Now THAT was an exciting weekend of track and field! Hot races, hot team competitions and of course some stellar marks being put down by several athletes. But easily the best of the best on this weekend were a pair of 400 meter runs – a WJR for Kirani James and a National record for L.J. Van Zyl.
Kirani James – 44.80 WJR
I said a few weeks ago that Kirani James was one of the young athletes to keep an eye on this year – and he wasted little time in making me look like Nostradamus as he scorched 400 in 44.80 at the SEC Championships. The SEC final was run in two sections and in the first section Florida’s Tony McQuay scorched a 45.21 world leader of his own, so when James took to the track he needed at least 45.20 for the win. He went wire to wire as he became #3 all time indoors – behind only Kerron Clement (44.56) and Michael Johnson (44.63). McQuay was no slouch, his mark making him #10 all time indoors!
L.J. Van Zyl – 47.66 400 IH National Record
Van Zyl went into the first outdoor meet of the year with a best of 47.94. One lap of the track and ten hurdles later he had a national record 47.66. That time would have made him #3 in the world on the clock just this past year, and bodes well for his chances at improving on his 5th place finish in Beijing (6th in semi in Berlin). Note that the altitude in Pretoria (1363m) was undoubtedly a bit helpful, but sub 48 in February under any conditions is unheard of, this being the first time ever that it has happened. The previous February best was a 48.02 run by Ockert Brits in 2004 – also in Pretoria.
Florida Men win SEC Champs w/ Sterling Performances
The University of Florida served notice that it is ready to defend it’s indoor championship from last year with a solid victory at the SEC championships – 148 pts to Arkansas’ 136.5 pts for second. Always known for outstanding sprinters and hurdlers (John Capel, Bernard Williams and Kerron Clement among its alumni) they won the 60 (Jeff Demps, 6.55), 60H (Eddie Lovett, 7.73) and 200 ( Tony McQuay, 20.61 to go with a second place 45.21 behind Kirani James’ 44.80 WJR). But in racking up their impressive point total they had a shot put win (64’ 1”) from Kemel Mesic, a mile (4:04.21), 3000 (8:00.34) double from Dumisani Hlaselo, a Heptathlon win (5,816) from Gray Horn, and a 1,2,3 in the triple jump from Christian Taylor (56’ 11.5”), Will Claye (56’ 4”), and Omar Craddock (54’ 4.5”)! The triple jumpers would have finished 1, 2, 4 at US Nationals this weekend! Heading into the NCAA Championship meet, Florida sits as my favorite to repeat as champs.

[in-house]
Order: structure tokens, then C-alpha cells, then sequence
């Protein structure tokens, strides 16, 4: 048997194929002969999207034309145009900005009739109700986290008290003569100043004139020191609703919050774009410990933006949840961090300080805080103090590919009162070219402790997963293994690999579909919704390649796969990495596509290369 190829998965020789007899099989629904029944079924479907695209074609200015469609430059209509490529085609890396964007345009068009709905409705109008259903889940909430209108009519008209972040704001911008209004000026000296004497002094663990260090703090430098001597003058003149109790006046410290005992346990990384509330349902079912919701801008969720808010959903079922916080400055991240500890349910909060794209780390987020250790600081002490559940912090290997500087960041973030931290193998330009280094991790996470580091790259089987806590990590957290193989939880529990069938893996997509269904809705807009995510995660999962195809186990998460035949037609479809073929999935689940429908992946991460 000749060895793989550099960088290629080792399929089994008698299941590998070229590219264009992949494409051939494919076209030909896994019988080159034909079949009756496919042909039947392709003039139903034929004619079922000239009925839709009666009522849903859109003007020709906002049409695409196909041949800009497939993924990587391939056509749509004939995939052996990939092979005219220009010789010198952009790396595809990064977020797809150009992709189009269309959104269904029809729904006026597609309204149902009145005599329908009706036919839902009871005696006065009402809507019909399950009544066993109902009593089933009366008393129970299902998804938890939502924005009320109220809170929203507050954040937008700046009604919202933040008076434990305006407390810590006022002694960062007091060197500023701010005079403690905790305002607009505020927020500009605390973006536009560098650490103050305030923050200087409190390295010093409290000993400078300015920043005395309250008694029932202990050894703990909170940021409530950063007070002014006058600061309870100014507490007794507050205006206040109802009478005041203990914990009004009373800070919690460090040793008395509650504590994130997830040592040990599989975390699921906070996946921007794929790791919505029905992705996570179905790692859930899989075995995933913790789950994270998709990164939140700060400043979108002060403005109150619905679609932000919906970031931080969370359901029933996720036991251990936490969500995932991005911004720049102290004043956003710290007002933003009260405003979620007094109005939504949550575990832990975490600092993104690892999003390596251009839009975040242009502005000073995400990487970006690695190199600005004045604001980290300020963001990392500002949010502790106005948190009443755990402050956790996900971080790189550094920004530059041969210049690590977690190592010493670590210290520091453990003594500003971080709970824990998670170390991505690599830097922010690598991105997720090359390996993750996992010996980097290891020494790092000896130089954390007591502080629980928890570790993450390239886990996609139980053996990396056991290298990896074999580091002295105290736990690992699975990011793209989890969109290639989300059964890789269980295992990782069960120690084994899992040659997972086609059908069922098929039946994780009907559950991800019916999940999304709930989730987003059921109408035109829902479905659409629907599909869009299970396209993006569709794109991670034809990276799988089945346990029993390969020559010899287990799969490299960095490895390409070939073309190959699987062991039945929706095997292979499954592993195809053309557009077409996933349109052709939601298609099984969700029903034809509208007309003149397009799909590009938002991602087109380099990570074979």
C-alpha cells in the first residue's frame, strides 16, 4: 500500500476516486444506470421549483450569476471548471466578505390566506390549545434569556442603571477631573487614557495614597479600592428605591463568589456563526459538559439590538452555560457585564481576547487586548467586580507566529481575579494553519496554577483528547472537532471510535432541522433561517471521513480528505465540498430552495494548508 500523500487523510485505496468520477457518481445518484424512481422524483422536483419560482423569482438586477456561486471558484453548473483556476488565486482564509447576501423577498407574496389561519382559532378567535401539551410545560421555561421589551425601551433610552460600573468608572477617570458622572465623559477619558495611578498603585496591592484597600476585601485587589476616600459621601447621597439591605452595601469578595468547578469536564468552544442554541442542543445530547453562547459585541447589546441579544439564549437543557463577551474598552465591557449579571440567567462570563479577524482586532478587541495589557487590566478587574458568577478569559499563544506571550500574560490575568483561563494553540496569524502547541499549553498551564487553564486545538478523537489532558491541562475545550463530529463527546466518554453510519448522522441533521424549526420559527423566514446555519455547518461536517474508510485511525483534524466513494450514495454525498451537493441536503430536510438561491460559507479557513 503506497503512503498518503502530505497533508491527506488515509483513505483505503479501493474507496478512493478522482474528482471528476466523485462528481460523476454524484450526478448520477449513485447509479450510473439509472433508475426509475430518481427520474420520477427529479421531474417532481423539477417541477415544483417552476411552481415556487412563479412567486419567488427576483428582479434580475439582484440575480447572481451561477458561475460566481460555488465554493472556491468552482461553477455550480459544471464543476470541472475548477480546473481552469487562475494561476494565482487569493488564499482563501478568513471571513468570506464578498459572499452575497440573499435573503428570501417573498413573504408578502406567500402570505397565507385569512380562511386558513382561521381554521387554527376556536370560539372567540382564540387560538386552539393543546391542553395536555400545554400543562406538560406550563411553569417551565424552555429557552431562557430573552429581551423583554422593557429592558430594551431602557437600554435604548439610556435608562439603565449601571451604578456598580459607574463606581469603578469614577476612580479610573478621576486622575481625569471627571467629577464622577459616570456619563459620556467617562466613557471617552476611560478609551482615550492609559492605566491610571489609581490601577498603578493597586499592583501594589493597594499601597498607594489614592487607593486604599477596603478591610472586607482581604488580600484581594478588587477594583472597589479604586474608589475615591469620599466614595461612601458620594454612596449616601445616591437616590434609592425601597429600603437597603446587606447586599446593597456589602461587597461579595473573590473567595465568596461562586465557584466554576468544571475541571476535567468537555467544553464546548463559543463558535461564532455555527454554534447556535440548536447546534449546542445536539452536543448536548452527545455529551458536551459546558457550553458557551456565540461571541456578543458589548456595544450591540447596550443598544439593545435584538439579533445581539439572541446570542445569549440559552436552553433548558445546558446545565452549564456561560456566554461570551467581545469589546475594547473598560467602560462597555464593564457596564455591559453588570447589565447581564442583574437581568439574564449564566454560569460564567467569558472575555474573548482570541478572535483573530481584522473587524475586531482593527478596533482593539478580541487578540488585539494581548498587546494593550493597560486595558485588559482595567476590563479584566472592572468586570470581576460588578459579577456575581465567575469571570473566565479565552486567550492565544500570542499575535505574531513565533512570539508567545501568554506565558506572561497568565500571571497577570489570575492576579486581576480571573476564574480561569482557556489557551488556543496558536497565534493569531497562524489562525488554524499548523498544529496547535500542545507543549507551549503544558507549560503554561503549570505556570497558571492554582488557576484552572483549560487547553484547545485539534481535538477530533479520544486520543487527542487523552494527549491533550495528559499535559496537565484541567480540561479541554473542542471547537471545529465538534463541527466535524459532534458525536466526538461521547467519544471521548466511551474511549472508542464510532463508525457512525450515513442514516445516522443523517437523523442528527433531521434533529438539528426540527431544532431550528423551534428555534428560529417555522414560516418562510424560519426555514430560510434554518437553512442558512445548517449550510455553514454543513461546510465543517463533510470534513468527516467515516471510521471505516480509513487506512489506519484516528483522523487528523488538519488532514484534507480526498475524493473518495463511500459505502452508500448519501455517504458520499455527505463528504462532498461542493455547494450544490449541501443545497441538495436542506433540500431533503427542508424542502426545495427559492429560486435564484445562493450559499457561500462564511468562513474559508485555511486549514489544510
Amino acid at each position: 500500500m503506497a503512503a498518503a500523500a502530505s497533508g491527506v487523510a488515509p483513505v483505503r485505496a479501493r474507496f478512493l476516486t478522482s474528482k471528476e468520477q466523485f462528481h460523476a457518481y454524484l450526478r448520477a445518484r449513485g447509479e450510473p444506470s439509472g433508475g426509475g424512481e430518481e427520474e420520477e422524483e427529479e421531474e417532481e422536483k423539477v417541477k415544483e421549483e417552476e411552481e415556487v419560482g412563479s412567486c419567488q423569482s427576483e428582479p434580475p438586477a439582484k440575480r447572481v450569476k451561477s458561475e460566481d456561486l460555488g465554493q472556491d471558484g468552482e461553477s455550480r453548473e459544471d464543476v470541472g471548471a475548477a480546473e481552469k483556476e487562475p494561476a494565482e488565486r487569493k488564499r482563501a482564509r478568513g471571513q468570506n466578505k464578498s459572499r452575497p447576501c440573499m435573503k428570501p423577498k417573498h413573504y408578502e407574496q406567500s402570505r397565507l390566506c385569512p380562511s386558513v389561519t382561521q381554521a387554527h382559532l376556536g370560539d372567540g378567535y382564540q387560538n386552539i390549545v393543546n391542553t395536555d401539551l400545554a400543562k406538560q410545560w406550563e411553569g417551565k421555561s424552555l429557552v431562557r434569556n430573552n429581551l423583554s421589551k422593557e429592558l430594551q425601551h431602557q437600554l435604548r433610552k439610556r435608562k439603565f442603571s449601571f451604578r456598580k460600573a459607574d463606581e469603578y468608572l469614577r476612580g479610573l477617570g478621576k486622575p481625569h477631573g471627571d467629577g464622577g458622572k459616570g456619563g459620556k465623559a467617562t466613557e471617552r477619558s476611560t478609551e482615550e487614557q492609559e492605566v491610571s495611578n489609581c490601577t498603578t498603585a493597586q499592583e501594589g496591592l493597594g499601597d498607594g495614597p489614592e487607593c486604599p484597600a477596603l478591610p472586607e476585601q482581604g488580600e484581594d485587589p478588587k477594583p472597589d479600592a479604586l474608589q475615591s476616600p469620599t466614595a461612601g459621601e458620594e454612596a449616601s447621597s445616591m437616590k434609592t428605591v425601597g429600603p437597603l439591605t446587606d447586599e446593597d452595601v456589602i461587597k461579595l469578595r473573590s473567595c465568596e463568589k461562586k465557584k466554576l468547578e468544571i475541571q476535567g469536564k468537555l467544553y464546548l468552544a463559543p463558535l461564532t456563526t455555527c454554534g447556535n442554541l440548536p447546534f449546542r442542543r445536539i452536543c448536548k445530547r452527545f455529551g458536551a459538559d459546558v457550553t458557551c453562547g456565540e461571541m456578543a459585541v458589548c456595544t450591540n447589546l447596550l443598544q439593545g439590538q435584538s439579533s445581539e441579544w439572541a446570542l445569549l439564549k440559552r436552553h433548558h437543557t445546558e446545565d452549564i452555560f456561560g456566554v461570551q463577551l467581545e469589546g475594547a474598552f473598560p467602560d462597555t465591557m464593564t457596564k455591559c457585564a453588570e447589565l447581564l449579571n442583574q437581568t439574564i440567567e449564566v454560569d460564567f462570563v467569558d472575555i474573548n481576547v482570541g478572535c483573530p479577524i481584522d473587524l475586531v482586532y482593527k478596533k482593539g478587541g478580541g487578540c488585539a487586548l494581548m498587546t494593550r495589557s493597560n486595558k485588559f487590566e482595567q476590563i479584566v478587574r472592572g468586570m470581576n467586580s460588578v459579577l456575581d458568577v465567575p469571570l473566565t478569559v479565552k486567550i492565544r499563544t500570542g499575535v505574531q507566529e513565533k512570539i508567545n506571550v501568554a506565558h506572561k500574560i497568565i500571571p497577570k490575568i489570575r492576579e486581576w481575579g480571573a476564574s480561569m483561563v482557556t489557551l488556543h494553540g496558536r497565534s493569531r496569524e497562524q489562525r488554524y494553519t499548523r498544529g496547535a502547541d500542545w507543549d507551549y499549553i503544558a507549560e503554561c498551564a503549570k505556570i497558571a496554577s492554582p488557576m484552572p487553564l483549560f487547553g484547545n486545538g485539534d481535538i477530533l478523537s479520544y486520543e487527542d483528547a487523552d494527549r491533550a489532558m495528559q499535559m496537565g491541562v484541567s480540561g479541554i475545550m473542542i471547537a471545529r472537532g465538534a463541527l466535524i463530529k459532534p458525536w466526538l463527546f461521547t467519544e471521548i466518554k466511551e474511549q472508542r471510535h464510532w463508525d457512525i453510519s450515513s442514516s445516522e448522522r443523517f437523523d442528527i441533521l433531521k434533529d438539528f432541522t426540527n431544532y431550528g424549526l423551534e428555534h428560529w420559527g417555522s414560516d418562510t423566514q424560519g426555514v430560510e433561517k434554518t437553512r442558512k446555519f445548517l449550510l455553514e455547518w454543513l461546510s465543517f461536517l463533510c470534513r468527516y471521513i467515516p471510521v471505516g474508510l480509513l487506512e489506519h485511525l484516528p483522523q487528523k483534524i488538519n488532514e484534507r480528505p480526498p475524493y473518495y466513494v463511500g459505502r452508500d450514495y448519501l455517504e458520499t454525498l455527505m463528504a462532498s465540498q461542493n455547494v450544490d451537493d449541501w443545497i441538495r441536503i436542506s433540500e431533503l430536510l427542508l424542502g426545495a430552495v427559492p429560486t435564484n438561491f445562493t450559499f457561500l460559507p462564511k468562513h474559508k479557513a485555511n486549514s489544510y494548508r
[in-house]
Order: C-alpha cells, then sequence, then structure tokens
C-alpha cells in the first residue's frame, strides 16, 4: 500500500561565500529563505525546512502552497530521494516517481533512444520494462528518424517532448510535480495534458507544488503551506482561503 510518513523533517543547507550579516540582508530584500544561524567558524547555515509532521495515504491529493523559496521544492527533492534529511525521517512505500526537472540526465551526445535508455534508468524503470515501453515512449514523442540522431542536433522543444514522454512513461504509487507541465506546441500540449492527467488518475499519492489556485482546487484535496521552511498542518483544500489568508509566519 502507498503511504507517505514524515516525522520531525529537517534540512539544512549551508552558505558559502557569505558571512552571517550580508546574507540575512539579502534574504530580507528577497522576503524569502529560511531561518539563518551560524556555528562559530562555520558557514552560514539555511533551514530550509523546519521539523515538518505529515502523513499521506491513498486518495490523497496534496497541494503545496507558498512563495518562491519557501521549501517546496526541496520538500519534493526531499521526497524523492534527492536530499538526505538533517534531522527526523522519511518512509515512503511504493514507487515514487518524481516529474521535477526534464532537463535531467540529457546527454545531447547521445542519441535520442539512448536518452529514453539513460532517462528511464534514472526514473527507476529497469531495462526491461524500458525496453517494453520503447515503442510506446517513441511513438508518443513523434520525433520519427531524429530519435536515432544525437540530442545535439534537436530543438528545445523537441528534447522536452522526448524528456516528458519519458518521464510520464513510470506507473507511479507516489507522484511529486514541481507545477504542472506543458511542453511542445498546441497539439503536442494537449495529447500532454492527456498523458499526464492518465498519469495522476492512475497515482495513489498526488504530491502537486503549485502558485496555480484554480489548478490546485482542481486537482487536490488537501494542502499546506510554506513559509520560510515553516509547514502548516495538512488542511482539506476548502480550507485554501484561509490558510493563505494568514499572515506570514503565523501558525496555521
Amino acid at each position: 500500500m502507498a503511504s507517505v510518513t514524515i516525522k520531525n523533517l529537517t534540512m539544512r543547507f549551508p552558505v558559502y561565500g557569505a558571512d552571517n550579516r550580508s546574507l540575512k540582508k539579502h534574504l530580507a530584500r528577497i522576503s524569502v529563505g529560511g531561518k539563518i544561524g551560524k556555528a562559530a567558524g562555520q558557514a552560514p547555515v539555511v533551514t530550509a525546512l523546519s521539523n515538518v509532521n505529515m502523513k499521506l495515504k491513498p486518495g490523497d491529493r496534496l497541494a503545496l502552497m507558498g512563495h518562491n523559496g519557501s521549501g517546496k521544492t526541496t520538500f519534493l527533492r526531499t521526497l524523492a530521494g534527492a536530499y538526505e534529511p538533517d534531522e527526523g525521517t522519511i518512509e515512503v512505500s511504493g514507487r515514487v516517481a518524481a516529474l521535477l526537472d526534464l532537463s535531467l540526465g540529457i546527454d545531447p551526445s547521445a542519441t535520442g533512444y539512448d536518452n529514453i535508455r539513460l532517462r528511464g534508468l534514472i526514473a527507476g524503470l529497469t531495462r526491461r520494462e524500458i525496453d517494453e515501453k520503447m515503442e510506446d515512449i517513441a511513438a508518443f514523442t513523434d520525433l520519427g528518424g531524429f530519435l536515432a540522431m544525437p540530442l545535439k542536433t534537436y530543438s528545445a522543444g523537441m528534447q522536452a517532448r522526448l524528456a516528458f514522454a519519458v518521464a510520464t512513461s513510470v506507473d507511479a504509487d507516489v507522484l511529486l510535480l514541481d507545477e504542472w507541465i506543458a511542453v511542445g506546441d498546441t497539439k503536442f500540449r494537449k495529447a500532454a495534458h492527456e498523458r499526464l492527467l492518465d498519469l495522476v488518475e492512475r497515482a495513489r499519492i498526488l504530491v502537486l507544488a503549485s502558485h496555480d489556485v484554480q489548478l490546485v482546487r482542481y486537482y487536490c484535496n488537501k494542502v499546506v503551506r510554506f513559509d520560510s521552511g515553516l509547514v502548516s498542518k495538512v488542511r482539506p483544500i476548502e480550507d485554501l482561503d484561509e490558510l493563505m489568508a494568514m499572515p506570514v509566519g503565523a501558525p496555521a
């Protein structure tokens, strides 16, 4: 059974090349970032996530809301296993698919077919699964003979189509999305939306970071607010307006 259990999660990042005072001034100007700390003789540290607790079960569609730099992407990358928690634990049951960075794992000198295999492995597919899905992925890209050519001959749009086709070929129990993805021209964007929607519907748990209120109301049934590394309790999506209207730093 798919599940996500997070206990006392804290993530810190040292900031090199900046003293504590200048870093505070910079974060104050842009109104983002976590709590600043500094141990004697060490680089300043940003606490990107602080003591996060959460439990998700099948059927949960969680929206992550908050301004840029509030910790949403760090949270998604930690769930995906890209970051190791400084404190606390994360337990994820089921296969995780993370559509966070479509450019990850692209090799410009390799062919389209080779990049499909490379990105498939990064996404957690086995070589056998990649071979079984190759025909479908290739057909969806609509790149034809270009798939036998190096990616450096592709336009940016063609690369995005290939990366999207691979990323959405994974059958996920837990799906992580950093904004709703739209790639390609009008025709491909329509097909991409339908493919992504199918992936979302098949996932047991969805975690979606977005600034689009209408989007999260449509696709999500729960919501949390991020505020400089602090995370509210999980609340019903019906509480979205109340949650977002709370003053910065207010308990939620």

US Nationals Highlights
As expected there were not a lot of stars in attendance at this year’s US Championships. None the less the there were still a number of outstanding performances.
Jenny Simpson pulled off a neat mile/3000 meter double. The times were not impressive – I forgot about the altitude of Albuquerque – but her dismantling of both fields was. In each race she ran up front before simply running away from the competition within the final 400 meters.
Bernard Lagat showed that he is still the class of US distance runners with his 3000 meter win. But I was also impressed with Galen Rupp in second. Lagat and Rupp ran together for the entire race until Lagat demonstrated the difference between he and the rest of the US distance runners – his ability to kick and run away in the closing stages. Rupp lacks that kick element to his race, but showed that he was not intimidated and that he can hold pace. Now if he (and a couple other guys) can develop that kick he’ll be good to go.
Ryan Whiting had the four longest throws of the shot put competition and went 70 feet on his 5th toss. Right now I see only Cantwell as his superior among US throwers.
Phoebe Wright got a dominating win in the women’s 800. The altitude precluded her from a fast time, but she is clearly one of the best of our new crop of 800 runners.
Mike Rodgers finally got that dominating win I’ve been looking for from him as he scorched the track with a 6.48 world leading performance. What I was most impressed by, however, is that he won the race without a blitzkrieg start. His race showed patience and a nice midrace surge. He will need that type of race to make the team outdoors for Daegu.
Jenn Suhr dominated the pole vault and set a new American Record of 15’ 11.25”. And Natasha Hastings gave us the year’s first sub 51 in the 400 (50.83).
Two new women to keep an eye on after this weekend. One is long jumper Janay DeLoach who won this weekend’s competition with an outstanding 22’ 11.25” leap. Impressively she had 3 jumps over 22 feet and defeated Brittney Reese in the process. The other is sprinter Alexandra Anderson who scored a 6.12 to 6.13 win over Camelita Jeter. I’ve like Anderson’s race for a while, but this weekend she seemed to put it all together. She was poised and showed solid pickup throughout the race. Given her usually strong finish, she could make a solid run at the team outdoors – a finalist at least in my humble opinion.